The Beast in the Jungle


Henry James

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The Beast in the Jungle Summary

John Marcher is visiting an estate with a group of friends. When he separates from the group, he runs into May Bartram. Marcher had recognized May earlier in the day, certain that he’d met her in the past. He can tell that she’s a dependent in the house, maybe the owner’s relative. Marcher and May end up alone in a room, where May tells him that they met in Naples 10 years ago. In Naples, Marcher told her something significant, which he now doesn’t remember. To jog his memory, she asks him whether “it” has ever happened. Marcher is shocked: she’s the only person he ever shared his secret with. Apparently, he told May that he’s always felt destined for a rare fate.

Marcher tells her that his fate hasn’t happened yet. It won’t be an achievement, but it will be life-altering. May wonders whether his fate is to fall in love, but Marcher has been in love, and it wasn’t earth-shattering. He invites May to wait for his fate with him. She asks if he’s afraid, and he doesn’t know. She then agrees to wait with him.

In the next year, May’s great-aunt, with whom she was living, dies and leaves May enough money to buy a London home. This means that she and Marcher can spend time together. Marcher enjoys the fact that May knows his secret. He’s always considered himself selfless, as he chose not to burden anyone with the knowledge of his fate. As a result, he’s honed polite manners to blend in. Now, he’s being selfish by spending time with May. Still, he maintains boundaries; even though he could marry her to normalize their relationship, he won’t do so. His fate is his alone, a crouching “beast in the jungle” of his life, and a woman shouldn’t be involved.

At first, Marcher avoids discussing his fate with May. However, when he alludes to it, she responds eagerly, and he realizes that she might take his fate more seriously than he does. He thinks she likes him because he’s unique, and because she alone knows why. Even better, she can view him from an outsider’s perspective and evaluate how the figurative “mask” he wears in public is different from his authentic self.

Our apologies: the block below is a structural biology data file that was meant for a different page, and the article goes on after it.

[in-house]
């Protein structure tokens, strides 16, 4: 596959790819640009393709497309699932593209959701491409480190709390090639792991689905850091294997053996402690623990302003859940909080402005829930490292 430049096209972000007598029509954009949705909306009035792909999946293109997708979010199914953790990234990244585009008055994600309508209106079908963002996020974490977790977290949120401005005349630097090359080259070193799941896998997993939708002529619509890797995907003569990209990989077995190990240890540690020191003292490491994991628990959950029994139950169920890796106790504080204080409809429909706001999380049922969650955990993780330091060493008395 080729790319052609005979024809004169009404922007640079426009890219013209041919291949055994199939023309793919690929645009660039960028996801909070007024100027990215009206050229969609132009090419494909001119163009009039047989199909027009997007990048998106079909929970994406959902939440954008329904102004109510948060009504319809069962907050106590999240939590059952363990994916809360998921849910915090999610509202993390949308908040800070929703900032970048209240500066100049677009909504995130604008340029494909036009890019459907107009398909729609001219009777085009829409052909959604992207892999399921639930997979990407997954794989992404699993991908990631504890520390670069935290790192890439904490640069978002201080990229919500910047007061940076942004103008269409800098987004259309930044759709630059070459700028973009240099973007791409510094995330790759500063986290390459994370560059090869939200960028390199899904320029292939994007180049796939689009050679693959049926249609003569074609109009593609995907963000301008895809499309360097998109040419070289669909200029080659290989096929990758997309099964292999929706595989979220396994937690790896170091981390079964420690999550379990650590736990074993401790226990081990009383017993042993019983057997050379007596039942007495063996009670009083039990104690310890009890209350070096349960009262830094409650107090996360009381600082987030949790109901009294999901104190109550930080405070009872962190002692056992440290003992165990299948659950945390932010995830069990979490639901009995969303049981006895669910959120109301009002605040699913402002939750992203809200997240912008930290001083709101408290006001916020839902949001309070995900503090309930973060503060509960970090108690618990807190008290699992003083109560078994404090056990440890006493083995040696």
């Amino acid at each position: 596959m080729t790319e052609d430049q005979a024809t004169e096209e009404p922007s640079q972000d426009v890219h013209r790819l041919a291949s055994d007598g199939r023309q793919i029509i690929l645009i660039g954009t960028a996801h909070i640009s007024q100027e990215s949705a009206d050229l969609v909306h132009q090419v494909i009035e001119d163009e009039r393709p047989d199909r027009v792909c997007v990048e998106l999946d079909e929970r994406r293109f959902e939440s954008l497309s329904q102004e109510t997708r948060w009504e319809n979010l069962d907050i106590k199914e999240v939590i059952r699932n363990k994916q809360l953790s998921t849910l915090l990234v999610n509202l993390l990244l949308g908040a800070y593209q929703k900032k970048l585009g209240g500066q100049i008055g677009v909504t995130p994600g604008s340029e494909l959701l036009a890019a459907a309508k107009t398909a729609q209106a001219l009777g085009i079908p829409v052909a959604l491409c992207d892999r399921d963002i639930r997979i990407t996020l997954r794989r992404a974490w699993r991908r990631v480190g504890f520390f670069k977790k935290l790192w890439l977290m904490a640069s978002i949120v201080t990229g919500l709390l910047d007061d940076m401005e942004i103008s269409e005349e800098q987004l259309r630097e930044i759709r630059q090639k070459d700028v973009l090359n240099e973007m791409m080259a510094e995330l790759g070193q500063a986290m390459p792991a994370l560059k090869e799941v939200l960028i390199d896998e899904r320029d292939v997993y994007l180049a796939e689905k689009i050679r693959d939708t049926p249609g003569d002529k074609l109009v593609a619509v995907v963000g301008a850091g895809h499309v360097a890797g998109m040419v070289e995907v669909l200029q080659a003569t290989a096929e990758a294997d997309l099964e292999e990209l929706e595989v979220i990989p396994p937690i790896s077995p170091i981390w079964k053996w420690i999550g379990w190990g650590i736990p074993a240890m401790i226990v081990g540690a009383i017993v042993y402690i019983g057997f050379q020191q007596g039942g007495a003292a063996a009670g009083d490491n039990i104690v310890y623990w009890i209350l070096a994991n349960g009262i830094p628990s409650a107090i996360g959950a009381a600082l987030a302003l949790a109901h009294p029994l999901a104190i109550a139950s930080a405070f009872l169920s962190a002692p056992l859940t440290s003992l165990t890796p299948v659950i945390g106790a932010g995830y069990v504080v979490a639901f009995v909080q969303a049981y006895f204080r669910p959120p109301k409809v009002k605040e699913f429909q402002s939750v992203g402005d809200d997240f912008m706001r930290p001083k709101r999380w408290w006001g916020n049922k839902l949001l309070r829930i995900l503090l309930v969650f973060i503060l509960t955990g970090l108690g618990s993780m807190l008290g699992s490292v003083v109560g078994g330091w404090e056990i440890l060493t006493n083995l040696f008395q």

They grow old, and Marcher’s fate becomes May’s focus. But it turns out that she’s also keeping secrets, even from Marcher, who doesn’t notice. In society, the two of them speak openly about Marcher’s fate, since everyone is too stupid to know what they’re discussing. May often remarks that luckily, their relationship seems normal, as men like to spend time with “dull” women. Marcher agrees, but he wonders how May can appear normal to others, and he worries that he’s selfish to involve her in his life. She asks if he’s afraid of his fate now, and he says no. May thinks that if he is afraid, he’s grown used to fear. Marcher wonders if this makes him brave, and May agrees that it might. Suddenly, Marcher realizes that May knows what his fate is and that she’s afraid to tell him. She says that he’ll never find out.